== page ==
The defendant's attorney has a tight ponytail and high heels. Her client slumps in the Oakland courtroom in an ill-fitting suit. He's accused of sexual assault. The assistant DA has implied that there is no DNA evidence. The victim's testimony, however, is enough to establish fact.
We're part of the jury selection process called "voir dire", a term meaning "to say what's true." We answer questions about our jobs, marital status. Then the judge asks: "Have you ever been a victim of sexual assault?"
"Yes," says the first juror. She was abused as a child. The next woman also has been a victim --groped in the subway. Another dabs her eyes with a tissue, nodding. Yet another answers privately, in chambers. "I work in the system," one prospective juror says. "The case would never have gotten this far if something hadn't happened."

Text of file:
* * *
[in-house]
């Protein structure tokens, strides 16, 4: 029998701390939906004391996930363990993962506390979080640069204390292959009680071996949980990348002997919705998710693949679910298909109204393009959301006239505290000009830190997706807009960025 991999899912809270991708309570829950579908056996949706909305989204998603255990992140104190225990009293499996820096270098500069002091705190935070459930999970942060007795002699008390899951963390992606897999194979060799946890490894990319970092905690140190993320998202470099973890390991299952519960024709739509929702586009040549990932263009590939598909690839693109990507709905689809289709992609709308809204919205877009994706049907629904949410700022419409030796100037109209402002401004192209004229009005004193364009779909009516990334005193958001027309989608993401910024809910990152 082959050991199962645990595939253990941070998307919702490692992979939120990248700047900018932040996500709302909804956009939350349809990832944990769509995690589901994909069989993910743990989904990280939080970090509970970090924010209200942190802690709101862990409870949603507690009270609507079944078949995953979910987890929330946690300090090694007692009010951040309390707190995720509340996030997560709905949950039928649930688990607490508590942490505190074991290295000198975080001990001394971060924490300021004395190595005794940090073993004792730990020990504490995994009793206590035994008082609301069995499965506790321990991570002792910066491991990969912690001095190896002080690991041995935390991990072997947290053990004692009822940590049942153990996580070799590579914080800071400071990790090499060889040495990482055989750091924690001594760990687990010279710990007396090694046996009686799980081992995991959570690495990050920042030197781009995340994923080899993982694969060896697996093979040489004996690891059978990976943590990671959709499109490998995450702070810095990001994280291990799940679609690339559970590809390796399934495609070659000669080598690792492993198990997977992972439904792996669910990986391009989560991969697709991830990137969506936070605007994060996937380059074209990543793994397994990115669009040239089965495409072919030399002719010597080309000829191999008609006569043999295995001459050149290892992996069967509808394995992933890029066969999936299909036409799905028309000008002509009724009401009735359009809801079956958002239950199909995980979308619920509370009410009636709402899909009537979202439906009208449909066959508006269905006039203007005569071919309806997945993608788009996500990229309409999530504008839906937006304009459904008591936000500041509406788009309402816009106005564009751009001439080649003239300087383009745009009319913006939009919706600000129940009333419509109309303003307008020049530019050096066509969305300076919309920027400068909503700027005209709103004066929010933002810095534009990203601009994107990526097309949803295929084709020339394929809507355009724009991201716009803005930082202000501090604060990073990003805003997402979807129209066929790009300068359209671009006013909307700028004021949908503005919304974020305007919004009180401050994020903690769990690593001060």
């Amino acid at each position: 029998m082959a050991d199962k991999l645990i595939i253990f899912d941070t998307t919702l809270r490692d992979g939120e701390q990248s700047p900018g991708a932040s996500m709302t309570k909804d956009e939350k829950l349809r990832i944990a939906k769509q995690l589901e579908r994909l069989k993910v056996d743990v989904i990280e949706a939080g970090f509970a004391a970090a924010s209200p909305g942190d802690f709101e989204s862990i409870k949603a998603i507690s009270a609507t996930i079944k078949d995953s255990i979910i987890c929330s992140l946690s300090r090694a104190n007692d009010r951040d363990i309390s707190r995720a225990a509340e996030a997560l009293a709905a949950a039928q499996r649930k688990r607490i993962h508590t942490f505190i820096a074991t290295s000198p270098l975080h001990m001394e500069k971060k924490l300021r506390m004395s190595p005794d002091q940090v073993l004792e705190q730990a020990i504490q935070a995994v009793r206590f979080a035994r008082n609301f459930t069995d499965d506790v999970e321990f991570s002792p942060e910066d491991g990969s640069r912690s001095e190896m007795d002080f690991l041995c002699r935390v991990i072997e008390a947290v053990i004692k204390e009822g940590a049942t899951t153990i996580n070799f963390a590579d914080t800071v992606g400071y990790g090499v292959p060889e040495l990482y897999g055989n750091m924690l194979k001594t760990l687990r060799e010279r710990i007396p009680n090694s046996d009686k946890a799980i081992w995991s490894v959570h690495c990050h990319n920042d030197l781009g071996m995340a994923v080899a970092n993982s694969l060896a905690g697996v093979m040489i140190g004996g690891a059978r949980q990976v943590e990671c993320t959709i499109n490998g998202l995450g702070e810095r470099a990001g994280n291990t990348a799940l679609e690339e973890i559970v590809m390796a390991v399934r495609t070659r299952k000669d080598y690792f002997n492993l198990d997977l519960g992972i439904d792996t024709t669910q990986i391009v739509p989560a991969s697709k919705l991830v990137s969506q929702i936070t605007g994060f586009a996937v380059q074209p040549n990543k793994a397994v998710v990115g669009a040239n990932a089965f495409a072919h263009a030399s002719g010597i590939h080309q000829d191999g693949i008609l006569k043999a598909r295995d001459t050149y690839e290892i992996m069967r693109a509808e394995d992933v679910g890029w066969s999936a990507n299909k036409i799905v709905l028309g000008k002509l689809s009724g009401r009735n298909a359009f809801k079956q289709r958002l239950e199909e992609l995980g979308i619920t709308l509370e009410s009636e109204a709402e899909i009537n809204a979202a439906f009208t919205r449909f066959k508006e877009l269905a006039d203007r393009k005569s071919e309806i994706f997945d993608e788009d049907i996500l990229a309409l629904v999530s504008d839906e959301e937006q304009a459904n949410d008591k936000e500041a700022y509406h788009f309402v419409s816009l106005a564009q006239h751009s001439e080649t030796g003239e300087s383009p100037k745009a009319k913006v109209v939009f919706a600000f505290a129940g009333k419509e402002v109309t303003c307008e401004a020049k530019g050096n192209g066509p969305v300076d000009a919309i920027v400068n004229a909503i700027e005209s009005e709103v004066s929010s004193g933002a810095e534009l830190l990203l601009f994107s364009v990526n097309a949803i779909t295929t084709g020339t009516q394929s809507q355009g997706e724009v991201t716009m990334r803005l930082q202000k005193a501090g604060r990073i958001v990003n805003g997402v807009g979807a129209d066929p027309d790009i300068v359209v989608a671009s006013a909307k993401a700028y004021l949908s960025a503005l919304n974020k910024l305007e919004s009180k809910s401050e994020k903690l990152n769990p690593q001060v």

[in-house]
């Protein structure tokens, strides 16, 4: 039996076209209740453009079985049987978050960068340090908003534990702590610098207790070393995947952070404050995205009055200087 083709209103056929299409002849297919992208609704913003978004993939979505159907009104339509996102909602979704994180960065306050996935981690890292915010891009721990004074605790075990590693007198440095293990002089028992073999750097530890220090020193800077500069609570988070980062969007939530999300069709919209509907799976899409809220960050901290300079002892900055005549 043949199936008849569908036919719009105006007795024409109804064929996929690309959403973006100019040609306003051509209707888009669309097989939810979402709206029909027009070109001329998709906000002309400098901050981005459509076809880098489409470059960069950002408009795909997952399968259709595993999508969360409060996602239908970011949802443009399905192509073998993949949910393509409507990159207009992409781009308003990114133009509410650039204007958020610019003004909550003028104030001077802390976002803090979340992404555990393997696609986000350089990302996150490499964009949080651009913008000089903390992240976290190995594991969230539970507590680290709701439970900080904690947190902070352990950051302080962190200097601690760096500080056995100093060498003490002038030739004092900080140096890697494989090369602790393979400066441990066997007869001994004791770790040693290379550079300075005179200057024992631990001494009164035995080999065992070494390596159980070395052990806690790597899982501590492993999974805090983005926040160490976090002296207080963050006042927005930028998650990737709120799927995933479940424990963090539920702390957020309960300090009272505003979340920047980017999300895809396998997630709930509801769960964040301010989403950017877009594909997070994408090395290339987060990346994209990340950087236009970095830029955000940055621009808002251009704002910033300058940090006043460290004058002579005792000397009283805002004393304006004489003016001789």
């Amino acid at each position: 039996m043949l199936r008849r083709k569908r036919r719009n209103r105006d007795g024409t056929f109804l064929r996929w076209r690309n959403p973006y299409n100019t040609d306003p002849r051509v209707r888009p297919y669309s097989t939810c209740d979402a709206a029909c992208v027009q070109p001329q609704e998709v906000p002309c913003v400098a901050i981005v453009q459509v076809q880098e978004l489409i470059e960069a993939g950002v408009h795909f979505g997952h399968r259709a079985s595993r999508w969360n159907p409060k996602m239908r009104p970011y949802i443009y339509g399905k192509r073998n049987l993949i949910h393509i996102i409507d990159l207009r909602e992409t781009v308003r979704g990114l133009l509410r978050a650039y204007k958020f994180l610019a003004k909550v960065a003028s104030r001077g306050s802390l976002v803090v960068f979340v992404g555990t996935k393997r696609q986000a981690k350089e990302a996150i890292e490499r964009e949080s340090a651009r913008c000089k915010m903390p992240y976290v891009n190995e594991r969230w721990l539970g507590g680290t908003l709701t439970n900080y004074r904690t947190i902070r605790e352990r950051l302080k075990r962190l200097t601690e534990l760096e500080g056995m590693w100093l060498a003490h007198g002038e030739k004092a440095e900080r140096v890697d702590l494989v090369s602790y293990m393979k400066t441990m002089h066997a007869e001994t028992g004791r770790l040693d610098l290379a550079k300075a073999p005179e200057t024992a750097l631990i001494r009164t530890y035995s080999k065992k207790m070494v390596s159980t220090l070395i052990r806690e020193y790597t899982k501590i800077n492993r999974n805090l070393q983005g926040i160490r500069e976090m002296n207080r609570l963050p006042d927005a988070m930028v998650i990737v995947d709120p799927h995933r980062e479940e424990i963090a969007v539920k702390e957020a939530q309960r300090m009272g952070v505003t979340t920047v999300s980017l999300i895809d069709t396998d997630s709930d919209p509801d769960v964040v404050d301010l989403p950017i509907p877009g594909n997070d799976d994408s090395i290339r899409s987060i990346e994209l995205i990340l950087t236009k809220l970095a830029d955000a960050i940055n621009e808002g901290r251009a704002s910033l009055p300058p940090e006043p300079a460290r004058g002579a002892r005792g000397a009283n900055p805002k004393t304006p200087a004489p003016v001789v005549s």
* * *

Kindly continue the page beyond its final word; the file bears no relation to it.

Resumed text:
She is dismissed.
"Let's say you're going to buy a house," the defendant's attorney says. "Would you trust the realtor if she merely claimed the foundation was solid?" She stomps her high heeled foot. "No, of course not. You'd need evidence. An inspection report." A few people nod. "You wouldn't just take her word for it."